Does harvesting connective tissue grafts from the palate cause persistent sensory dysfunction? A pilot study

Quintessence Int. 2009 Jun;40(6):479-89.

Abstract

Objective: The use of connective tissue grafts is a proven, effective treatment modality. This study examines whether harvesting connective tissue grafts from the palate causes persistent sensory dysfunction.

Methods and materials: Fourteen patients who had received at least 1 graft were included. Neurosensory tests at the palate performed postoperatively included minimal 2-point discrimination, soft-touch discrimination, pin-tactile discrimination, and thermal discrimination. Measurements were taken at 3 sites each: 5, 10, and 15 mm from the palatal tissue margin at canines, premolars, and first molars.

Results: Eight patients had 1 graft, and 6 patients had 2 grafts harvested from their palate. Twelve patients had never noticed any dysfunction. Two patients reported a persistent numbness or a rough palatal surface. Statistically significant differences between donor sites and nondonor sites were shown by 2-point discrimination 5 mm from the margin of canines (6.57 mm +/- 3.79 mm at donor sites and 4.71 mm +/- 4.14 mm at nondonor sites, P = .01). Repeated-measures analysis of variance showed statistically significant differences between donor sites and nondonor sites for measurements taken 5 and 10 mm from the margin of all included teeth (P = .02).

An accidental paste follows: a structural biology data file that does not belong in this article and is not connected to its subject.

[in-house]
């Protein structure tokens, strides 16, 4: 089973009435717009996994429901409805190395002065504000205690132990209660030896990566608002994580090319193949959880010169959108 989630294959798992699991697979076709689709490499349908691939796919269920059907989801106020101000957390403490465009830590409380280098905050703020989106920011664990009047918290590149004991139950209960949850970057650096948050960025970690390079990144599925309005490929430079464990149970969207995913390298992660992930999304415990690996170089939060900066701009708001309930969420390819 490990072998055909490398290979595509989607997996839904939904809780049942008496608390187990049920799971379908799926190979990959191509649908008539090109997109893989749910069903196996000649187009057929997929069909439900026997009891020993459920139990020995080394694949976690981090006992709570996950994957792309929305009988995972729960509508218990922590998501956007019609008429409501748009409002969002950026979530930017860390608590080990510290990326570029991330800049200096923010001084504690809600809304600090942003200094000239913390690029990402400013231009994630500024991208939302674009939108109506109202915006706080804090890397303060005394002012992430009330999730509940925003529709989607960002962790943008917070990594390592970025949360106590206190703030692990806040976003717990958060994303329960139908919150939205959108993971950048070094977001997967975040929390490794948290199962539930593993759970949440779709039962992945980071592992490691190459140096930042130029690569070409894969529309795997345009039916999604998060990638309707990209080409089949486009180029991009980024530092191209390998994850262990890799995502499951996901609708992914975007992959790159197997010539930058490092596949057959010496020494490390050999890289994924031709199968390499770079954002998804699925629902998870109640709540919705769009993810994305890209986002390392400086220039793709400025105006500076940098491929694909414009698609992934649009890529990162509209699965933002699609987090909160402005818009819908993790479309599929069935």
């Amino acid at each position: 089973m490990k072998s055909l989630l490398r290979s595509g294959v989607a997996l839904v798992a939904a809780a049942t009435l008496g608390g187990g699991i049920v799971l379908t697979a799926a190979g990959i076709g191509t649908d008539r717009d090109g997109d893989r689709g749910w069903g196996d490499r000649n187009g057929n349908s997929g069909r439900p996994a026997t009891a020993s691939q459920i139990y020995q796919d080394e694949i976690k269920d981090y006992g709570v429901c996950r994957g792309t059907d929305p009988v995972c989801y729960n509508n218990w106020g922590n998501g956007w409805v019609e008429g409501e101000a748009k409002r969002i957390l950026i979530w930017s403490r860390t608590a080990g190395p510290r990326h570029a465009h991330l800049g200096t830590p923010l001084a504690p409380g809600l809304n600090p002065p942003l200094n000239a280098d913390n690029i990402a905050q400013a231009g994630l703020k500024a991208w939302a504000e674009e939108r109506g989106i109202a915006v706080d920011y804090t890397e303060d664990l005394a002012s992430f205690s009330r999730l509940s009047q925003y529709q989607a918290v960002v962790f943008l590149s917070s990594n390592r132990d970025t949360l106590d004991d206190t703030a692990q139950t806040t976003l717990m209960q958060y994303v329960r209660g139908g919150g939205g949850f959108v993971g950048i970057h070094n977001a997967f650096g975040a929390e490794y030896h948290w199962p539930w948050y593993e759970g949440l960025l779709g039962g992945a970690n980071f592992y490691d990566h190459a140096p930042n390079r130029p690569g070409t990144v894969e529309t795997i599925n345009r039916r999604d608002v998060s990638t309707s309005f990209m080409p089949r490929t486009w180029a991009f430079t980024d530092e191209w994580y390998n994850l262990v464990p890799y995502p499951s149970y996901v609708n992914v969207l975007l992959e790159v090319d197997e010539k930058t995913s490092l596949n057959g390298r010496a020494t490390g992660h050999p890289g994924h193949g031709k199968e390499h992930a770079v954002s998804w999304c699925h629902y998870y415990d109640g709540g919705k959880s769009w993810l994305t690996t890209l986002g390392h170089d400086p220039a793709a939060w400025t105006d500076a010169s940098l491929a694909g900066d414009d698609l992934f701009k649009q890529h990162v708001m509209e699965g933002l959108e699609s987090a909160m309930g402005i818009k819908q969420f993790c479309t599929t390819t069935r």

Conclusions: Some sensory changes can occur after graft harvesting from the palate.

MeSH terms

  • Adult
  • Aged
  • Connective Tissue / transplantation*
  • Discrimination, Psychological
  • Female
  • Humans
  • Hypesthesia / etiology*
  • Male
  • Middle Aged
  • Neurologic Examination
  • Palate, Hard / surgery*
  • Pilot Projects
  • Retrospective Studies
  • Tissue and Organ Harvesting / adverse effects*